An initial assessment of spatial relationships between respiratory cases, soil metal content, air quality and deprivation indicators in Glasgow, Scotland, UK: relevance to the environmental justice agenda

Morrison, S., Fordyce, F.M. and Scott, E.M. (2014) An initial assessment of spatial relationships between respiratory cases, soil metal content, air quality and deprivation indicators in Glasgow, Scotland, UK: relevance to the environmental justice agenda. Environmental Geochemistry and Health, 36(2), pp. 319-332. (doi:10.1007/s10653-013-9565-4) (PMID:24203260) (PMCID:PMC3938858)

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Abstract

There is growing interest in links between poor health and socio-environmental inequalities (e.g. inferior housing, crime and industrial emissions) under the environmental justice agenda. The current project assessed associations between soil metal content, air pollution (NO2/PM10) and deprivation and health (respiratory case incidence) across Glasgow. This is the first time that both chemical land quality and air pollution have been assessed citywide in the context of deprivation and health for a major UK conurbation. Based on the dataset ‘averages’ for intermediate geography areas, generalised linear modelling of respiratory cases showed significant associations with overall soil metal concentration (p = 0.0367) and with deprivation (p < 0.0448). Of the individual soil metals, only nickel showed a significant relationship with respiratory cases (p = 0.0056). Whilst these associations could simply represent concordant lower soil metal concentrations and fewer respiratory cases in the rural versus the urban environment, they are interesting given (1) possible contributions from soil to air particulate loading and (2) known associations between airborne metals like nickel and health. This study also demonstrated a statistically significant correlation (−0.213; p < 0.05) between soil metal concentration and deprivation across Glasgow. This highlights the fact that despite numerous regeneration programmes, the legacy of environmental pollution remains in post-industrial areas of Glasgow many decades after heavy industry has declined. Further epidemiological investigations would be required to determine whether there are any causal links between soil quality and population health/well-being. However, the results of this study suggest that poor soil quality warrants greater consideration in future health and socio-environmental inequality assessments.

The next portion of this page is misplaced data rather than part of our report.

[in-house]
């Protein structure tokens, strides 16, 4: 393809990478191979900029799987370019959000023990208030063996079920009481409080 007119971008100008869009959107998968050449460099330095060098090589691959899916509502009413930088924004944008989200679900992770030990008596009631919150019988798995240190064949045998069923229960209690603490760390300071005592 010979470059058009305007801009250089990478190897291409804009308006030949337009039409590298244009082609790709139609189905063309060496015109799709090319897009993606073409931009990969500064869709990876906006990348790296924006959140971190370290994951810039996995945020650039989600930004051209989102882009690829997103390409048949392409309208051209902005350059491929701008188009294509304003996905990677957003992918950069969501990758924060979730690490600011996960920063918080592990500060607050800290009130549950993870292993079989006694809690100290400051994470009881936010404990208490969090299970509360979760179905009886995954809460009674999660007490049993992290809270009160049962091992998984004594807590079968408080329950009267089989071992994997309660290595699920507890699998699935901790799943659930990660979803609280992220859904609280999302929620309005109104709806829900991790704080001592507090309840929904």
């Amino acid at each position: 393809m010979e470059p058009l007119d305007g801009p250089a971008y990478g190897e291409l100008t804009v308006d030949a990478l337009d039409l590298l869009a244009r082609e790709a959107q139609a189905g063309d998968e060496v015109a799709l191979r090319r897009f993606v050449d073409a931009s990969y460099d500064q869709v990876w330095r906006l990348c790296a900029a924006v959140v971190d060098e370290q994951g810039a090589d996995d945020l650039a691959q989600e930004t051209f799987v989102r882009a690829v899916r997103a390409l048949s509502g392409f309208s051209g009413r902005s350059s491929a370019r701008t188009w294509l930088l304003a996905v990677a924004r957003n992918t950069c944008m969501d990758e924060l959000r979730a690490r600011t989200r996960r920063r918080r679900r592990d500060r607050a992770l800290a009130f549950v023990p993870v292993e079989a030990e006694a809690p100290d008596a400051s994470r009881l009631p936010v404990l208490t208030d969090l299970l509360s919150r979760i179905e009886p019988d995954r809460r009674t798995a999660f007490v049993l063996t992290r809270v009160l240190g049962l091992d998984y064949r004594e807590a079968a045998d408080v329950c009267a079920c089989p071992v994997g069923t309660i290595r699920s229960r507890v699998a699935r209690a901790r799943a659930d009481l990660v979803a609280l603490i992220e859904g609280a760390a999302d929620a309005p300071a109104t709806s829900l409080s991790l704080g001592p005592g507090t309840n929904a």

Item Type:Articles
Status:Published
Refereed:Yes
Glasgow Author(s) Enlighten ID:Scott, Professor E Marian
Authors: Morrison, S., Fordyce, F.M., and Scott, E.M.
College/School:College of Science and Engineering > School of Mathematics and Statistics > Statistics
Journal Name:Environmental Geochemistry and Health
Publisher:Springer Netherlands
ISSN:0269-4042
ISSN (Online):1573-2983
Copyright Holders:Copyright © 2013 The Authors
First Published:First published in Environmental Geochemistry and Health 36(2):319-332
Publisher Policy:Reproduced under a Creative Commons License

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